Authors: Elizabeth Musser
Books by Elizabeth Musser
The Swan House
The Dwelling Place
Searching for Eternity
Not yet available in English.
Copyright © 2009
Cover design by Brand Navigation
Unless otherwise identified, Scripture quotations are from the King James Version of the Bible.
Scripture quotations identified NASB are taken from the NEW AMERICAN STANDARD BIBLE,
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Published by Bethany House Publishers
11400 Hampshire Avenue South
Bloomington, Minnesota 55438
Bethany House Publishers is a division of
Baker Publishing Group, Grand Rapids, Michigan.
Printed in the United States of America
Library of Congress Cataloging-in-Publication Data
Words Unspoken / Elizabeth Musser.
ISBN 978-0-7642-0373-2 (pbk.)
1. Young women—Fiction. 2. Traffic accident victims—Fiction. 3. Automobile driver education teachers—Fiction. 4. Psychological fiction. I. Title.
This story is dedicated to
my brothers and their wives:
Jere Wickliffe Goldsmith V and Mary Chandler Goldsmith Glenn Edward Goldsmith and Kimberley Gartrell Goldsmith
, Lord, for my bright, mathematically inclined, computer-whiz brothers who have loved and helped their dizzy sister for all these years.
Jere and Glenn, thank you for being strong men who hang on to Jesus and raise your families to know Him. Thank you for two decades of love and prayers in our missionary journey and thank you for getting married and giving me another wonderful gift: beautiful, godly sisters-in-law who are truly sisters to me! I see Jesus in all of you, and I love you all so much.
SATURDAY, MAY 25, 1985
SOMEWHERE BETWEEN ATLANTA AND CHATTANOOGA
ON INTERSTATE 75
The hail came from nowhere. The sky turned dark gray, as if a shade had suddenly been pulled down over the highway. Lissa felt her knuckles tighten on the steering wheel as the hail pounded the windshield.
“Leave it to Tennessee to give us hail on an otherwise perfect spring day,” Momma said lightly.
She isn’t worried
, Lissa thought,
so why should I be?
The cars behind her on I-75 had slowed to a crawl, disappearing in the rearview mirror.
“Anyway, I think that a substantial scholarship to a small liberal arts college is worth considering. I know you have your heart set on an Ivy League, but I was frankly impressed with this small school.”
“There’s so much to think about, Momma. It makes my brain hurt.”
Momma laughed. “One day at a time, Lissa.”
Now the hail was hitting the windshield so forcefully it popped.
“This is freaky.”
“Yes. You better slow down, Liss.” Momma’s voice cracked.
The hail thundered all the louder, harder. Glancing in the rearview mirror, Lissa wondered where all the other cars had gone.
“I think we should pull over. This will pass in a few minutes.”
Lissa pushed on the brake, too quickly, and the car slipped and swerved precariously to the left. She saw the white dashes separating the lanes blend into one.
How can I measure a safe distance from the car in front if there are no dashes? It’s all one twisting, curving, blurry line.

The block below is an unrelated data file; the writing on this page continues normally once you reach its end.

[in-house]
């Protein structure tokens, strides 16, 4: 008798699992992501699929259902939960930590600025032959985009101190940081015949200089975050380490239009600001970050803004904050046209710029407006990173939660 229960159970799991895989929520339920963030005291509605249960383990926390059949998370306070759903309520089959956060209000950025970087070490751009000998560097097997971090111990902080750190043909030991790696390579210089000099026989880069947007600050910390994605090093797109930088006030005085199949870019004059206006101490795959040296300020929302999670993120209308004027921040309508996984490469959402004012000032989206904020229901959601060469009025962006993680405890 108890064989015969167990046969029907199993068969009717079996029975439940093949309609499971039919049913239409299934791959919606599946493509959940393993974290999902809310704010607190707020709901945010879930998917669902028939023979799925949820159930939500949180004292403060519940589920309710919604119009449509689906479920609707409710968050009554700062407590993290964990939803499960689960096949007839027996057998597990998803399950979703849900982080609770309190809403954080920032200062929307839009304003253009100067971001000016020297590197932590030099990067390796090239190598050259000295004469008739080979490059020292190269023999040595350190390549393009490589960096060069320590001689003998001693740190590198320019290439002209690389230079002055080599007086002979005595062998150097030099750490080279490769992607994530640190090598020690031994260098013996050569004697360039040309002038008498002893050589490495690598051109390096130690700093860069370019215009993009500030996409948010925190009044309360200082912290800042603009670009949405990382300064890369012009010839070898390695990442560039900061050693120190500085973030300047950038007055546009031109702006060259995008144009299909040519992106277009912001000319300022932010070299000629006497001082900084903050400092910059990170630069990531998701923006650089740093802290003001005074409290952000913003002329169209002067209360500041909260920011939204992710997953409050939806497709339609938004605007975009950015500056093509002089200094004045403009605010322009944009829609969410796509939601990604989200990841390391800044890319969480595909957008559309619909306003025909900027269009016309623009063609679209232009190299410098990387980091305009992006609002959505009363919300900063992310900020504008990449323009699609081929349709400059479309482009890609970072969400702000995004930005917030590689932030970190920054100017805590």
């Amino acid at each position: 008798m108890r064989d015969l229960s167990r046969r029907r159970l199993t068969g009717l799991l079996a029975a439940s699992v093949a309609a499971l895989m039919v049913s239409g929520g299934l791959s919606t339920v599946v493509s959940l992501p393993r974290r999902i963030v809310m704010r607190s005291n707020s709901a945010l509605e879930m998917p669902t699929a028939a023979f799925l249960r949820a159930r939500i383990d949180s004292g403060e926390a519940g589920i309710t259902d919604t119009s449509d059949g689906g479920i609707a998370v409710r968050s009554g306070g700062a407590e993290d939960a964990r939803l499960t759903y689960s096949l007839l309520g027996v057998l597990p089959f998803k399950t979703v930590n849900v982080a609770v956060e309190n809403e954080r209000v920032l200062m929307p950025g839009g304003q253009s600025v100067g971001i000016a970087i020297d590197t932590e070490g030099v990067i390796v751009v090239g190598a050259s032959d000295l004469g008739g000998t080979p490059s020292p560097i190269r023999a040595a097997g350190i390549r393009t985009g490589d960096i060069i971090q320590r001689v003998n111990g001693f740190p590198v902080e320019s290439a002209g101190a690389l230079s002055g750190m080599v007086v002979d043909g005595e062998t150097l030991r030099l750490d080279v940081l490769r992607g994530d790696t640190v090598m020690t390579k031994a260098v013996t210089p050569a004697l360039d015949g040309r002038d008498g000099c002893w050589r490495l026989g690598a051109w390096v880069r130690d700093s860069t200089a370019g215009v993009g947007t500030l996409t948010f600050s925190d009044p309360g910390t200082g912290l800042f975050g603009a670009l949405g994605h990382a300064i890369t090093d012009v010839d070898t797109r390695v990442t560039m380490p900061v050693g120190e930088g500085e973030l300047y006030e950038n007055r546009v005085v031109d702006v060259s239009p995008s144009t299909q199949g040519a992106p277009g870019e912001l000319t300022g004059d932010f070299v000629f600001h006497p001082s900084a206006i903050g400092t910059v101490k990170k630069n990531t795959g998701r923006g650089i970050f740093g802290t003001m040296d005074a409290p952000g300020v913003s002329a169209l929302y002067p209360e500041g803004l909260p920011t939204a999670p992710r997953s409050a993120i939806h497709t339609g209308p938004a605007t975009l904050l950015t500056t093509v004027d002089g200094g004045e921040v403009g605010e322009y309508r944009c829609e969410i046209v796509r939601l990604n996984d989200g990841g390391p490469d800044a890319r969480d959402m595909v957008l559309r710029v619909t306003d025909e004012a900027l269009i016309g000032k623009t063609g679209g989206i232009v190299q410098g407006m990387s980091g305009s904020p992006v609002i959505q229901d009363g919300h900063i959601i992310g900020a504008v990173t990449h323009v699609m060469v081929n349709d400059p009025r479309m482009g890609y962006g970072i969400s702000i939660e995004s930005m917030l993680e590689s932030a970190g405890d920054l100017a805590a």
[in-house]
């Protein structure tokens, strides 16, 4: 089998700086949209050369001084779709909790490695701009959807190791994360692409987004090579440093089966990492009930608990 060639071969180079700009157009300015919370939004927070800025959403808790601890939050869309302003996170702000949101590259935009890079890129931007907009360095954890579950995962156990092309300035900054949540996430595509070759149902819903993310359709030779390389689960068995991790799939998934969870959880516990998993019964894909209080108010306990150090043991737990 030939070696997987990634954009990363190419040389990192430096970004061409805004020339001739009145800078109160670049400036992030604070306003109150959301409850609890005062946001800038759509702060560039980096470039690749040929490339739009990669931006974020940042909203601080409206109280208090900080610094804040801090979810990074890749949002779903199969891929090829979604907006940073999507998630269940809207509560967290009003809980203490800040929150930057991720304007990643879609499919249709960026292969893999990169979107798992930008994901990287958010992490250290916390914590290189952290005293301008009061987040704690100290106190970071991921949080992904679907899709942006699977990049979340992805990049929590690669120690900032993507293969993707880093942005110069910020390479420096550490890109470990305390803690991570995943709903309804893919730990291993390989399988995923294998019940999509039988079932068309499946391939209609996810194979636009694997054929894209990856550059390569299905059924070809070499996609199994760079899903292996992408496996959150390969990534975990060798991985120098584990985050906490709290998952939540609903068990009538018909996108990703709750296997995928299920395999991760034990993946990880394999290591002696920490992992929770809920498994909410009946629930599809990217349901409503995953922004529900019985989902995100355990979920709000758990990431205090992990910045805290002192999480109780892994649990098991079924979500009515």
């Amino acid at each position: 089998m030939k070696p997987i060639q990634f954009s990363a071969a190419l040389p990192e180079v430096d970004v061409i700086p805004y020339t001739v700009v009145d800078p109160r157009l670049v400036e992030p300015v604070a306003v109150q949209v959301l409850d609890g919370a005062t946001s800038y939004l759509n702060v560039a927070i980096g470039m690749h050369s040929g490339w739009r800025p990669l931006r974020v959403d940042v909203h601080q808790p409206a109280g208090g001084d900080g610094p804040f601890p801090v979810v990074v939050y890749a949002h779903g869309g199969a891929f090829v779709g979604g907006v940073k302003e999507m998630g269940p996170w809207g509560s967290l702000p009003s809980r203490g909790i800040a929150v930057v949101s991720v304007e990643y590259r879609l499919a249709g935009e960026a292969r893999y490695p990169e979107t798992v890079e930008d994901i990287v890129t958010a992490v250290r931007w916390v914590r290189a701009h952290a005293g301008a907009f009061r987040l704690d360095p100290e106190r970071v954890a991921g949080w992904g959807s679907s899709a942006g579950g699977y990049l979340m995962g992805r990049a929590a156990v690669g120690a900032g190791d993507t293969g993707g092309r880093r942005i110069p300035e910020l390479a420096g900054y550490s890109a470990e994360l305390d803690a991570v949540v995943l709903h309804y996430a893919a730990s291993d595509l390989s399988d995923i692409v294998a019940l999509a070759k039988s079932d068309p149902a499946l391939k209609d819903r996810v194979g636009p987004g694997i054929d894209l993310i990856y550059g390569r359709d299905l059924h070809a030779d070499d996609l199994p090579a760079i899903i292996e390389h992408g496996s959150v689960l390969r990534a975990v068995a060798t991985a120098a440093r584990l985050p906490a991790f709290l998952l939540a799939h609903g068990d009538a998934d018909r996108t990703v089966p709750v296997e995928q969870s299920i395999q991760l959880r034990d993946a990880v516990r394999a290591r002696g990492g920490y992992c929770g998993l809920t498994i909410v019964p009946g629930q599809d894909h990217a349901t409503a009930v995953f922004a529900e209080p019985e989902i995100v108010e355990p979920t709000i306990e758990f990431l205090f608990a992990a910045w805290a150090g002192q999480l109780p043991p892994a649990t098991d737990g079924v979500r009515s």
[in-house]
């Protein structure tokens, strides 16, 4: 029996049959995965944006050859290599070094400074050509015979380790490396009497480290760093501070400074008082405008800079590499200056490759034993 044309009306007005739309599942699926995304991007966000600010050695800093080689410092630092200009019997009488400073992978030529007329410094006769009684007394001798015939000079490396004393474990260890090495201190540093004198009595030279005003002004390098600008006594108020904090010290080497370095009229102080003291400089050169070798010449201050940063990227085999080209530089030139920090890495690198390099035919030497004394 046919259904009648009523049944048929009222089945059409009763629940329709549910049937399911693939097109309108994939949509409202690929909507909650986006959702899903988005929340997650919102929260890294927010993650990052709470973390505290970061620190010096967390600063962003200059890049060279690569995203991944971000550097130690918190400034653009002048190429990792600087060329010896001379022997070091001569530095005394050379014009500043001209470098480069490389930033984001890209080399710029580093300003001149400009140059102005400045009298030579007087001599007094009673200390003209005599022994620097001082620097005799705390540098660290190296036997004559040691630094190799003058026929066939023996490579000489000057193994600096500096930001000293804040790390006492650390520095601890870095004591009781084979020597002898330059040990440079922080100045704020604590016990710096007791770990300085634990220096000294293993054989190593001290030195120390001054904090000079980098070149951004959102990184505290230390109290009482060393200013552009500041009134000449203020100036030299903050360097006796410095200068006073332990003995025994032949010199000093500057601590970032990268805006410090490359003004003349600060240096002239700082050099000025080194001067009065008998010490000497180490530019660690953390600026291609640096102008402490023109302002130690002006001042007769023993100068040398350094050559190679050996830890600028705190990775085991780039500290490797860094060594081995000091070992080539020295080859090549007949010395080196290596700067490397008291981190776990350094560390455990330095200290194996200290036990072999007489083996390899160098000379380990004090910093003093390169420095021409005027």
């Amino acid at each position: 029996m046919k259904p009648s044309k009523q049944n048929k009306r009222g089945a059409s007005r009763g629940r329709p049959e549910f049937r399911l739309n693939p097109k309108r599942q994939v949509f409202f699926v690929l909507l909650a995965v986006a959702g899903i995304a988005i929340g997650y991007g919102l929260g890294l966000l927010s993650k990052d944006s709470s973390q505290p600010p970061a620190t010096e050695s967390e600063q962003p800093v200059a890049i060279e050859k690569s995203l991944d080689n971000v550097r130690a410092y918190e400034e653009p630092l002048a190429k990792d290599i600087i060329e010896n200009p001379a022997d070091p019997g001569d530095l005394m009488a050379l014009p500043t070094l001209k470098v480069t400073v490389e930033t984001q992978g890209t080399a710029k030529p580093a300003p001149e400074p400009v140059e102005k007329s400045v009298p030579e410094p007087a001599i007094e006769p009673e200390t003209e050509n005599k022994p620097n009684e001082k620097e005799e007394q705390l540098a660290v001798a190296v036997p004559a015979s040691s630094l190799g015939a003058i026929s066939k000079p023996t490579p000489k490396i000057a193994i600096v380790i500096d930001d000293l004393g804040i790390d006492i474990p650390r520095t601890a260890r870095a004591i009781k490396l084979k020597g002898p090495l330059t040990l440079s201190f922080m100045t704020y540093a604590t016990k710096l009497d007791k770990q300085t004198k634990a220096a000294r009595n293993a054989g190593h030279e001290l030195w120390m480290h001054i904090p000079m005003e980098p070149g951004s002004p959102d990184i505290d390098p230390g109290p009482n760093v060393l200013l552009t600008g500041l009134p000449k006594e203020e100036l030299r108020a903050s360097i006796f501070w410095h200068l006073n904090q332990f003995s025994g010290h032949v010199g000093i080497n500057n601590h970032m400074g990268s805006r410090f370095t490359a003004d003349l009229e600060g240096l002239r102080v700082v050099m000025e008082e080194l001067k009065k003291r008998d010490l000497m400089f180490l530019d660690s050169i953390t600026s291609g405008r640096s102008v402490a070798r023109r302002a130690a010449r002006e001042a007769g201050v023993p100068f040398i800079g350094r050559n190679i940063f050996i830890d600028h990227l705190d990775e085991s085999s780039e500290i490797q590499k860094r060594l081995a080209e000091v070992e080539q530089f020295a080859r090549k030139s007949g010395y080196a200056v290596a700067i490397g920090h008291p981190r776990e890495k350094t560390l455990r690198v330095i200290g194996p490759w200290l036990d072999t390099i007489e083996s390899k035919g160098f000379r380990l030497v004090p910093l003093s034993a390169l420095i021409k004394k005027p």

It didn’t matter—there were no cars ahead of theirs.
“Lissa! Slow down!”
The car was almost perpendicular to the highway. What had her driving instructor said about correcting a skid?
Turn the steering wheel in the direction the car is already going.
She turned the steering wheel, and the car slid in the opposite direction, zigzagging across the highway. A car passed, slowly, slowly on her left.
That man looks really scared, staring out the window at me.
A horn blared. Or was it the hail? A car crept by on the right. Then one swerved out of the way on the left.
This is what it feels like to be completely out of control.
The hail popping on the windshield echoed the sound of her pulse in her ears.
How will I go to college if I die on the highway in a freaky storm?
“Slow down, Liss!” Momma’s voice was a whisper, a terrified whisper.
Lissa forcefully pressed down on the brake, and the car slid again— now they were hurtling to the right, toward the cement wall of an underpass. Lissa watched it move closer, closer.
We are going to hit the wall. It is covered in graffiti, and we are going to hit it.
The car righted and slowed as the wall drew closer. The sound of hail stopped momentarily under the cover of the bridge. Lissa was vaguely aware of the screeching of brakes. Closer, closer.
The car slipped out from under the bridge, the hail pounded again, the white lines began breaking up. The car finally came to a halt in the emergency lane.
Lissa let out a sob, head down, hands trembling on the wheel. She sat with her mother in stunned silence, hearing only their labored breathing.
“Thank the Lord,” Momma whispered eventually, seconds later. Or minutes? She reached over and gave Lissa’s hand a pat. “There. Good job, sweetie.” She flashed Lissa a weak smile.
Lissa continued to tremble. She couldn’t release her fierce grip on the steering wheel.
The hail stopped as suddenly as it had begun, and the sun blinked through the clouds. Cars whizzed by, spraying the windshield with fresh rain.
“Honey, scoot over to the passenger’s side. I’ll drive.”
Still Lissa sat, her hands on the steering wheel, her seat glued to the upholstery.
“Scoot over, sweetie. I’ll come around.”
She met her mother’s eyes briefly; they shared a smile of relief. Other cars sped by. The wet pavement shone, glistened, a rainbow of colors in front of them. Lissa slid to the passenger side, admiring the violet blue that momentarily dressed the pavement, while her mother walked in front of the car and quickly opened the driver’s door.
At the same moment Lissa saw, with a glimpse in the rearview mirror, a truck trying to pass a car, the car swerving, slipping, and skidding as she had done minutes before. She saw it as if in slow motion, the car sliding across two lanes, coming toward them, toward her mother. The scream started in her throat and exploded, “Momma!”
The car slammed into theirs, throwing Lissa’s mother twenty feet ahead onto the pavement of I-75.